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Question: Expression profile from $E from Voom
0
gravatar for anpham
8 weeks ago by
anpham0
anpham0 wrote:

Following the voom-limma workflow and using RNA-seq count data, I created the DGEList, ran the calcNormFactor (TMM) step, ran Voom step, and got the v object. I then extracted the $E object from v.

Here is my code:

x <- DGEList(counts=RNA)

x <- calcNormFactors(x, method = "TMM")

par(mfrow=c(1,2))
v <- voom(x, design, plot=TRUE)
Elist <-v$E 

My questions are: 1) expression profile in Elist has performed log(CPM) and been normalized for library size, right?; 2) Has the expression profile in Elist incorporated the precision weights (represented as $weights in v object) yet? Thank you.

 

 

 

ADD COMMENTlink modified 8 weeks ago by Steve Lianoglou12k • written 8 weeks ago by anpham0
0
gravatar for James W. MacDonald
8 weeks ago by
United States
James W. MacDonald45k wrote:

You could just read the help page for voom to find this out. From ?voom

Details:

     This function is intended to process RNA-Seq or ChIP-Seq data
     prior to linear modelling in limma.

      voom  is an acronym for mean-variance modelling at the
     observational level. The key concern is to estimate the
     mean-variance relationship in the data, then use this to compute
     appropriate weights for each observation. Count data almost show
     non-trivial mean-variance relationships. Raw counts show
     increasing variance with increasing count size, while log-counts
     typically show a decreasing mean-variance trend. This function
     estimates the mean-variance trend for log-counts, then assigns a
     weight to each observation based on its predicted variance. The
     weights are then used in the linear modelling process to adjust
     for heteroscedasticity.

      voom  performs the following specific calculations. First, the
     counts are converted to logCPM values, adding 0.5 to all the
     counts to avoid taking the logarithm of zero. The matrix of logCPM
     values is then optionally normalized. The  lmFit  function is used
     to fit row-wise linear models. The  lowess  function is then used
     to fit a trend to the square-root-standard-deviations as a
     function of average logCPM. The trend line is then used to predict
     the variance of each logCPM value as a function of its fitted
     value, and the inverse variances become the estimated precision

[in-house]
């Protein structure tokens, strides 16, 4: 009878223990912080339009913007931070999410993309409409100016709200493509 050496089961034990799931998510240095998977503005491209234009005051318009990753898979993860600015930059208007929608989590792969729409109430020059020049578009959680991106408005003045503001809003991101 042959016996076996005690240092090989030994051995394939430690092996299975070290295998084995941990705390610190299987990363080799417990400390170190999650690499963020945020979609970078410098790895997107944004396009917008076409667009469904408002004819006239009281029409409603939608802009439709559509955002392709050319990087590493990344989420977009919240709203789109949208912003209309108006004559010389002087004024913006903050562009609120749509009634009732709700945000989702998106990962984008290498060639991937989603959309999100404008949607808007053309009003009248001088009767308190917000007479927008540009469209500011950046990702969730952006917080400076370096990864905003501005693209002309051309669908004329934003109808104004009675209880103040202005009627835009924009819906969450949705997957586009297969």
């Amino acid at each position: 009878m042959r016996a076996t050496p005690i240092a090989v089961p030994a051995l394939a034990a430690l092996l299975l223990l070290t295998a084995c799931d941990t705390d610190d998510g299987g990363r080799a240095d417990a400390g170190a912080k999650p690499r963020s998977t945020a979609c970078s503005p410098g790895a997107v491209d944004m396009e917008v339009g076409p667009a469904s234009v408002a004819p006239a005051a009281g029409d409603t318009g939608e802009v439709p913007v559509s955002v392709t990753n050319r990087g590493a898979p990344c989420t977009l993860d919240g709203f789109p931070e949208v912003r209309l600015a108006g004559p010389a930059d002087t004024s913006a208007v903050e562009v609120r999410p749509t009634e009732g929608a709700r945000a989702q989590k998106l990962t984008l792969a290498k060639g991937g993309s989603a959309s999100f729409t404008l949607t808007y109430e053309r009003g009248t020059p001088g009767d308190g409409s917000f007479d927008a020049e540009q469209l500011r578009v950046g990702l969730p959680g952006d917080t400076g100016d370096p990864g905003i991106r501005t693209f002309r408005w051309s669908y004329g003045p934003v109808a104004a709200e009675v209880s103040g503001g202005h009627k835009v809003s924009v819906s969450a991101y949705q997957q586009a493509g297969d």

weights.
ADD COMMENTlink written 8 weeks ago by James W. MacDonald45k
1

But I should point out that the object  you call "v" is an EList that has the weights, and the thing you call Elist is a regular matrix that just contains the E list item from v.

You should not strip things out of objects like that unless you know what you are doing. The EList object (called v) is something that lmFit will know how to use, and will do something sensible with. If you use your Elist object with lmFit, it won't know about the weights, and will fit a conventional unweighted model.

ADD REPLYlink written 8 weeks ago by James W. MacDonald45k
0
gravatar for Steve Lianoglou
8 weeks ago by
Genentech
Steve Lianoglou12k wrote:

1) expression profile in Elist has performed log(CPM) and been normalized for library size, right?

Yes

2) Has the expression profile in Elist incorporated the precision weights (represented as $weights in v object) yet?

No

Note that if you want to use the expression data in your voomed "v" object for anything except the limma differential expression pipeline, the recommendation is to rather get logged cpms from your DGEList using a higher prior.count value, ie.

E <- cpm(x, log=TRUE, prior.count=5)

Or you can take your counts matrix and shoot it through DESeq2::vst

 

ADD COMMENTlink written 8 weeks ago by Steve Lianoglou12k

Thank you very much for your helpful response, Steve, especially the comment on DESeq2::vst. You helped me solve the problem I was trying to figure out.

ADD REPLYlink written 7 weeks ago by anpham0
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